“Heh!” The old man opens the door at that. He is tall, and thin, a mixture of wrinkles and liver spots, moving slowly. “I have twenty people in here, magician. You would banish them as well?” He laughs again, the sound like something wet falling on hot pavement.
“Not if I could avoid it,” and the magician’s voice is flat. I can’t see his face, but the old man steps back an uncertain step. “I have done far worse than that before, if it needed to be done. And I will do far worse before I am no longer me. Burn,” he says, and the old man just blinks.
“You think I am so small that fire will hurt me?” Edgar asks. “I walk between Life and Death, and I am master over bo...” And he pauses, reaching up a hand to a forehead gleaming with sweat.
“You do nothing,” the magician says, walking toward him, and the old man stands frozen in place. “What you were given is the doing, and is burnt out of you. Your kind are always arrogant in their borrowed power.”
“And you, magician, you are –.”
“Necessary,” he says, and presses a hand to the old man’s chest. “Go join the entity you talked to, Edgar Dupree. I bind, and I loose,” and the old man was simply gone between one moment and the next.
“You – you banished him?” I manage. I knew magicians did it for Outsiders, but not humans. Not like this.
“He had power enough to heal what he can done; he chose another path.” The magician turns back, and his face is pale and hard, stripped down to a core of will. “Stay outside, Charlie. There is nothing you wish to see in this place.”
And he turns back. And walks inside. And the door closes behind him.
I hear crying, a little. Some screams. Desperate screams, begging voices. I think about keeping peole alive, about what an angry old man could do to those who mocked him for being old. I think the magician should not be alone, but I can’t bring myself to move.
He walks out in less than ten minutes, the door closing behind him. I catch a whiff of smoke, and his steps are almost, almost steady as he walks back toward me. “Thank you for sensing him for me.”
“He would have known your plan, if you had?”
“He would have known enough of me to suspect. Enough to know what I was, and to act from fear rather than arrogance. He had twenty people here; he could have expanded that to more, trying to find a way to survive.” He closes his eyes a moment, opens them. “I’ve done what I can, for memories on this street. It won’t be enough, but I will let others know. The fae, certain Outsiders who can soothe wounds such as this.”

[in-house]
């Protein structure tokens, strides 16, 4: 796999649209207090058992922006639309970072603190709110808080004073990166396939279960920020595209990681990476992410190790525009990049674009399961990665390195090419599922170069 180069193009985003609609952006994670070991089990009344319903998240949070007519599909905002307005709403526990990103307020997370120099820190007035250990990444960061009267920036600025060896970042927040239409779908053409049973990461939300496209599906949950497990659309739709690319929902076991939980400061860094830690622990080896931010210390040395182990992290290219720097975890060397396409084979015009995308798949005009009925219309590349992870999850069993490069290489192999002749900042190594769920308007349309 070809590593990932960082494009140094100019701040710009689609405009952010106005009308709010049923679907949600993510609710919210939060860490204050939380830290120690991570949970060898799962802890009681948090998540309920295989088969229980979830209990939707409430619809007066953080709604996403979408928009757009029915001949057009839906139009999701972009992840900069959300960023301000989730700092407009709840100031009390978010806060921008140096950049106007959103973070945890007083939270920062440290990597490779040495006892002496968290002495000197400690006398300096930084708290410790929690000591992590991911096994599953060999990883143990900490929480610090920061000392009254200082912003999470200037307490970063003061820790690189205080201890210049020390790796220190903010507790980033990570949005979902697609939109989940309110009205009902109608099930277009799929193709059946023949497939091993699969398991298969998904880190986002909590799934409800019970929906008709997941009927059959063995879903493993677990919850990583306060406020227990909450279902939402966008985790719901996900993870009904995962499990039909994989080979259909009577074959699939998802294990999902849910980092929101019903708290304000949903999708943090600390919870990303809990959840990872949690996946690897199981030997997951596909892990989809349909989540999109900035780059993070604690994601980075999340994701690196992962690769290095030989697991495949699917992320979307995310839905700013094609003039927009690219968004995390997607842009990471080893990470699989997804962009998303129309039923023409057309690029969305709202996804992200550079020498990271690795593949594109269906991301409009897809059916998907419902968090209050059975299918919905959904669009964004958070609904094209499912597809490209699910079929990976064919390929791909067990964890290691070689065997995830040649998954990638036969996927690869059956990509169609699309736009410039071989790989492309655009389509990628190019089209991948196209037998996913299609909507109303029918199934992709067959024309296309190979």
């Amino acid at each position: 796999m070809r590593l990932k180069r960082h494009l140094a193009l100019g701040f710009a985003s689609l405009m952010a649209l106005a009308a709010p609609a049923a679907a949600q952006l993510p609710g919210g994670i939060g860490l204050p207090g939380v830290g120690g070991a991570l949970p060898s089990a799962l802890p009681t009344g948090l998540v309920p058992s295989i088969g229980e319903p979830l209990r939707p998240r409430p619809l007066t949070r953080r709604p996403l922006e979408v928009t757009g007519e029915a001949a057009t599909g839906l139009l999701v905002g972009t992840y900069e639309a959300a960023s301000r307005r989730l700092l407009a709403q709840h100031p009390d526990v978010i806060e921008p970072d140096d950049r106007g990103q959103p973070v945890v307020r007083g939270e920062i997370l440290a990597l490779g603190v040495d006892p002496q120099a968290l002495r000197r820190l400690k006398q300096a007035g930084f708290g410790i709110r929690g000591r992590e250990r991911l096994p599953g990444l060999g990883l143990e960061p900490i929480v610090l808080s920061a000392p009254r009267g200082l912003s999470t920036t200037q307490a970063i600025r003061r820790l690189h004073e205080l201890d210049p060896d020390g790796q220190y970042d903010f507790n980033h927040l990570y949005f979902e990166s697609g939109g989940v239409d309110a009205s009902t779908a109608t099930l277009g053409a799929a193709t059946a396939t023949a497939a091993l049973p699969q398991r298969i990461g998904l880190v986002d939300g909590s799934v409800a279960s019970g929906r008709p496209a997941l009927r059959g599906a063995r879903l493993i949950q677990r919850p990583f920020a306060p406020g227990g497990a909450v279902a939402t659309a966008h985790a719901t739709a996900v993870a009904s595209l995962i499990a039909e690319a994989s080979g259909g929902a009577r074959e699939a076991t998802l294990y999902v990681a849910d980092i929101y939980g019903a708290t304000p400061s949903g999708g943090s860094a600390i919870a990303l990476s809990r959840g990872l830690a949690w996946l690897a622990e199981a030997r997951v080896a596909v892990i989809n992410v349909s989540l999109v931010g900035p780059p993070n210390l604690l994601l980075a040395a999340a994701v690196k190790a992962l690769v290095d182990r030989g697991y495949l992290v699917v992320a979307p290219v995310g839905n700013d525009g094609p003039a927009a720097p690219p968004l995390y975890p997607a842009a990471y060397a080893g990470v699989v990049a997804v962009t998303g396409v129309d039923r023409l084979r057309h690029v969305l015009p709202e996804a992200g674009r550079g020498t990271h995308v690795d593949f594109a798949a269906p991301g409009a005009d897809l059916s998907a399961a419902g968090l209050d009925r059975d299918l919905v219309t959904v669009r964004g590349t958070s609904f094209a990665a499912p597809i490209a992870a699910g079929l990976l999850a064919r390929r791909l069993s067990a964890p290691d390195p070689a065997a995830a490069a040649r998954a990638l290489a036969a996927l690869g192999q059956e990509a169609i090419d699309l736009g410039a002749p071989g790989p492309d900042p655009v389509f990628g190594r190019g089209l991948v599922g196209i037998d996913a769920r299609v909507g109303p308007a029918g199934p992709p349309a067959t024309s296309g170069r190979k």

“And your own?” I ask softly.
He just smiles sadly, and begins walking back toward the RV.
“Magician. Nathen.” He actually flinches at his name, and I snag his arm, pulling him toward another street. “We’re going to eat, and have coffee in the mall and watch people who don’t have to fear a mad old man.”
He blinks, then just nods and walks beside him. For a moment, I almost think that is it, but almost means so little too often. He speaks quietly, without power. “He was a magician. That is what Edgar was turned into. A magician without balance, without understanding. A magician who could act without consequence at all, and that is what he did with it.”
“You never would.”
“Oh?” He looks over at that.
“Because if you tried, I’d damn well rip your head off myself.”
And that wins a surprised laugh; it’s not healing, not for what he had to do for the people in the house, but it’s a step, and I take another by turning the conversation to other topics. Which is easy when one of the topics can be Jay. Sometimes the only thing we can do is be a dam, and hope that is enough to help others hold together.
I start crying in the middle of the mall, and he holds me without tears, letting my tears be both of ours, and I hold him in turn until he says I can get go.